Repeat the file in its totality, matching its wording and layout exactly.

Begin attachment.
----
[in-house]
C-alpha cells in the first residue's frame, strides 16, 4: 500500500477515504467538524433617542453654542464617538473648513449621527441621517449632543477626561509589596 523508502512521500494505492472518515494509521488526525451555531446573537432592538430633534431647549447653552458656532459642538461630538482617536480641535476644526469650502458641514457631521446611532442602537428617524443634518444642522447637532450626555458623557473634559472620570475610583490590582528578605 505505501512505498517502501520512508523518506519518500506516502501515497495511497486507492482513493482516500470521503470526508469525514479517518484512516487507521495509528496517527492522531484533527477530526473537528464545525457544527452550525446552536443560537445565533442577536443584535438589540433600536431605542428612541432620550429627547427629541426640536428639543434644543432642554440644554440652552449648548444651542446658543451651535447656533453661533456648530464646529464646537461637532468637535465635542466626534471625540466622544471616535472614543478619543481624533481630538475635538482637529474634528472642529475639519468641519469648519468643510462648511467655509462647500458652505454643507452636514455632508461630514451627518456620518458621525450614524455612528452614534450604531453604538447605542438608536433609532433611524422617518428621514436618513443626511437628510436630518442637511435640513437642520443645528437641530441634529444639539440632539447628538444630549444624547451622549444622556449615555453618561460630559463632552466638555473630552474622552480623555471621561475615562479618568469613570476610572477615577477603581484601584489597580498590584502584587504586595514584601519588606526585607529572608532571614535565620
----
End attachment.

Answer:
[in-house]
C-alpha cells in the first residue's frame, strides 16, 4: 500500500477515504467538524433617542453654542464617538473648513449621527441621517449632543477626561509589596 523508502512521500494505492472518515494509521488526525451555531446573537432592538430633534431647549447653552458656532459642538461630538482617536480641535476644526469650502458641514457631521446611532442602537428617524443634518444642522447637532450626555458623557473634559472620570475610583490590582528578605 505505501512505498517502501520512508523518506519518500506516502501515497495511497486507492482513493482516500470521503470526508469525514479517518484512516487507521495509528496517527492522531484533527477530526473537528464545525457544527452550525446552536443560537445565533442577536443584535438589540433600536431605542428612541432620550429627547427629541426640536428639543434644543432642554440644554440652552449648548444651542446658543451651535447656533453661533456648530464646529464646537461637532468637535465635542466626534471625540466622544471616535472614543478619543481624533481630538475635538482637529474634528472642529475639519468641519469648519468643510462648511467655509462647500458652505454643507452636514455632508461630514451627518456620518458621525450614524455612528452614534450604531453604538447605542438608536433609532433611524422617518428621514436618513443626511437628510436630518442637511435640513437642520443645528437641530441634529444639539440632539447628538444630549444624547451622549444622556449615555453618561460630559463632552466638555473630552474622552480623555471621561475615562479618568469613570476610572477615577477603581484601584489597580498590584502584587504586595514584601519588606526585607529572608532571614535565620